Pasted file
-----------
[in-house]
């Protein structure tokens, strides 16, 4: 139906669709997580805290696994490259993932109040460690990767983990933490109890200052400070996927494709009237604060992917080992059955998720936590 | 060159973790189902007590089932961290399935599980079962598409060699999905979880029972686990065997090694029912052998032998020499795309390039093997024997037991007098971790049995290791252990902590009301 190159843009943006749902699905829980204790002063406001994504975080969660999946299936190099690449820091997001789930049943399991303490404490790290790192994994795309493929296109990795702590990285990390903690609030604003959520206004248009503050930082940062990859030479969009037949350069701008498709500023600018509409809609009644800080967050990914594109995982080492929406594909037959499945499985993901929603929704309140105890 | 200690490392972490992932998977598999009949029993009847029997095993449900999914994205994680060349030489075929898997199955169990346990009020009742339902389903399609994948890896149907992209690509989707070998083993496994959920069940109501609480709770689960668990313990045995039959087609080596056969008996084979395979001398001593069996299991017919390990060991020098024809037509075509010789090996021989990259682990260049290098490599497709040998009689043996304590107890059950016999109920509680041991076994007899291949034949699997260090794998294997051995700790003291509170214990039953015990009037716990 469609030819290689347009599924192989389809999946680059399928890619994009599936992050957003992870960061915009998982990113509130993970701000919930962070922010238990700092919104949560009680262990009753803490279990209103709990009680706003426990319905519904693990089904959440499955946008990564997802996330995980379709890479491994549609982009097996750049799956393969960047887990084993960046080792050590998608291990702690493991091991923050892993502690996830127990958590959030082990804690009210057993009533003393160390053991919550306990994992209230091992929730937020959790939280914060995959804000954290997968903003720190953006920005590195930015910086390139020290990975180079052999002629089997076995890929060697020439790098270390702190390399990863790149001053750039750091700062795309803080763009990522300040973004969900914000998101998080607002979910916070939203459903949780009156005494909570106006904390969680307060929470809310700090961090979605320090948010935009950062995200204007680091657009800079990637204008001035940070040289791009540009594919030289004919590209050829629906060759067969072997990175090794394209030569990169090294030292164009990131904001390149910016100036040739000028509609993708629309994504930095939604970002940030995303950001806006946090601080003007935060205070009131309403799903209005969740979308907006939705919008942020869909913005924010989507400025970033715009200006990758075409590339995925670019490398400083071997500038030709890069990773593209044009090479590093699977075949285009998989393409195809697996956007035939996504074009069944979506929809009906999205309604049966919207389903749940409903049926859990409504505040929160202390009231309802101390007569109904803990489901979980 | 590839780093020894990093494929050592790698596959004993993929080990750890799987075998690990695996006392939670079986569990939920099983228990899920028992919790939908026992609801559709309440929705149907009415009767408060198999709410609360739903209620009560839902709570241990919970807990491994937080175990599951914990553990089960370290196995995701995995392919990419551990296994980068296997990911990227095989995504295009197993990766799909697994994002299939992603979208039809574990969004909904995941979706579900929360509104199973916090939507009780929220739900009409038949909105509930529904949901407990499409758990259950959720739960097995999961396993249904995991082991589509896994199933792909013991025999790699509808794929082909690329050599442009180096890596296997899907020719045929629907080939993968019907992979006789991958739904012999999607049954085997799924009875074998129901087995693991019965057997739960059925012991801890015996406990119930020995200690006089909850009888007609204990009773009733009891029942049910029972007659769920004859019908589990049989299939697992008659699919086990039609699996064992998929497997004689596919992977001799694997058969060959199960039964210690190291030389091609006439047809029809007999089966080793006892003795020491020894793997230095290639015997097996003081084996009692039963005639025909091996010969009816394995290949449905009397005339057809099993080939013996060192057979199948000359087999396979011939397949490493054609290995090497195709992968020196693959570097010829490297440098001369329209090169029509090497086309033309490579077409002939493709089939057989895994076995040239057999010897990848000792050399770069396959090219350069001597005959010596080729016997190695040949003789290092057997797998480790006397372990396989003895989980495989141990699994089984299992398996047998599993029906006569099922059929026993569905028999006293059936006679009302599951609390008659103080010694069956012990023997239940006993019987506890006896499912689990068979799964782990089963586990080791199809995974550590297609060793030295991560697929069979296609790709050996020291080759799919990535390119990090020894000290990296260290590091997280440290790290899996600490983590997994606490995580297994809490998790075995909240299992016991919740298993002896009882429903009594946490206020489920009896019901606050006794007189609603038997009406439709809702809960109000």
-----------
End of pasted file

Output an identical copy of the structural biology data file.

[in-house]
């Protein structure tokens, strides 16, 4: 139906669709997580805290696994490259993932109040460690990767983990933490109890200052400070996927494709009237604060992917080992059955998720936590 | 060159973790189902007590089932961290399935599980079962598409060699999905979880029972686990065997090694029912052998032998020499795309390039093997024997037991007098971790049995290791252990902590009301 190159843009943006749902699905829980204790002063406001994504975080969660999946299936190099690449820091997001789930049943399991303490404490790290790192994994795309493929296109990795702590990285990390903690609030604003959520206004248009503050930082940062990859030479969009037949350069701008498709500023600018509409809609009644800080967050990914594109995982080492929406594909037959499945499985993901929603929704309140105890 | 200690490392972490992932998977598999009949029993009847029997095993449900999914994205994680060349030489075929898997199955169990346990009020009742339902389903399609994948890896149907992209690509989707070998083993496994959920069940109501609480709770689960668990313990045995039959087609080596056969008996084979395979001398001593069996299991017919390990060991020098024809037509075509010789090996021989990259682990260049290098490599497709040998009689043996304590107890059950016999109920509680041991076994007899291949034949699997260090794998294997051995700790003291509170214990039953015990009037716990 469609030819290689347009599924192989389809999946680059399928890619994009599936992050957003992870960061915009998982990113509130993970701000919930962070922010238990700092919104949560009680262990009753803490279990209103709990009680706003426990319905519904693990089904959440499955946008990564997802996330995980379709890479491994549609982009097996750049799956393969960047887990084993960046080792050590998608291990702690493991091991923050892993502690996830127990958590959030082990804690009210057993009533003393160390053991919550306990994992209230091992929730937020959790939280914060995959804000954290997968903003720190953006920005590195930015910086390139020290990975180079052999002629089997076995890929060697020439790098270390702190390399990863790149001053750039750091700062795309803080763009990522300040973004969900914000998101998080607002979910916070939203459903949780009156005494909570106006904390969680307060929470809310700090961090979605320090948010935009950062995200204007680091657009800079990637204008001035940070040289791009540009594919030289004919590209050829629906060759067969072997990175090794394209030569990169090294030292164009990131904001390149910016100036040739000028509609993708629309994504930095939604970002940030995303950001806006946090601080003007935060205070009131309403799903209005969740979308907006939705919008942020869909913005924010989507400025970033715009200006990758075409590339995925670019490398400083071997500038030709890069990773593209044009090479590093699977075949285009998989393409195809697996956007035939996504074009069944979506929809009906999205309604049966919207389903749940409903049926859990409504505040929160202390009231309802101390007569109904803990489901979980 | 590839780093020894990093494929050592790698596959004993993929080990750890799987075998690990695996006392939670079986569990939920099983228990899920028992919790939908026992609801559709309440929705149907009415009767408060198999709410609360739903209620009560839902709570241990919970807990491994937080175990599951914990553990089960370290196995995701995995392919990419551990296994980068296997990911990227095989995504295009197993990766799909697994994002299939992603979208039809574990969004909904995941979706579900929360509104199973916090939507009780929220739900009409038949909105509930529904949901407990499409758990259950959720739960097995999961396993249904995991082991589509896994199933792909013991025999790699509808794929082909690329050599442009180096890596296997899907020719045929629907080939993968019907992979006789991958739904012999999607049954085997799924009875074998129901087995693991019965057997739960059925012991801890015996406990119930020995200690006089909850009888007609204990009773009733009891029942049910029972007659769920004859019908589990049989299939697992008659699919086990039609699996064992998929497997004689596919992977001799694997058969060959199960039964210690190291030389091609006439047809029809007999089966080793006892003795020491020894793997230095290639015997097996003081084996009692039963005639025909091996010969009816394995290949449905009397005339057809099993080939013996060192057979199948000359087999396979011939397949490493054609290995090497195709992968020196693959570097010829490297440098001369329209090169029509090497086309033309490579077409002939493709089939057989895994076995040239057999010897990848000792050399770069396959090219350069001597005959010596080729016997190695040949003789290092057997797998480790006397372990396989003895989980495989141990699994089984299992398996047998599993029906006569099922059929026993569905028999006293059936006679009302599951609390008659103080010694069956012990023997239940006993019987506890006896499912689990068979799964782990089963586990080791199809995974550590297609060793030295991560697929069979296609790709050996020291080759799919990535390119990090020894000290990296260290590091997280440290790290899996600490983590997994606490995580297994809490998790075995909240299992016991919740298993002896009882429903009594946490206020489920009896019901606050006794007189609603038997009406439709809702809960109000």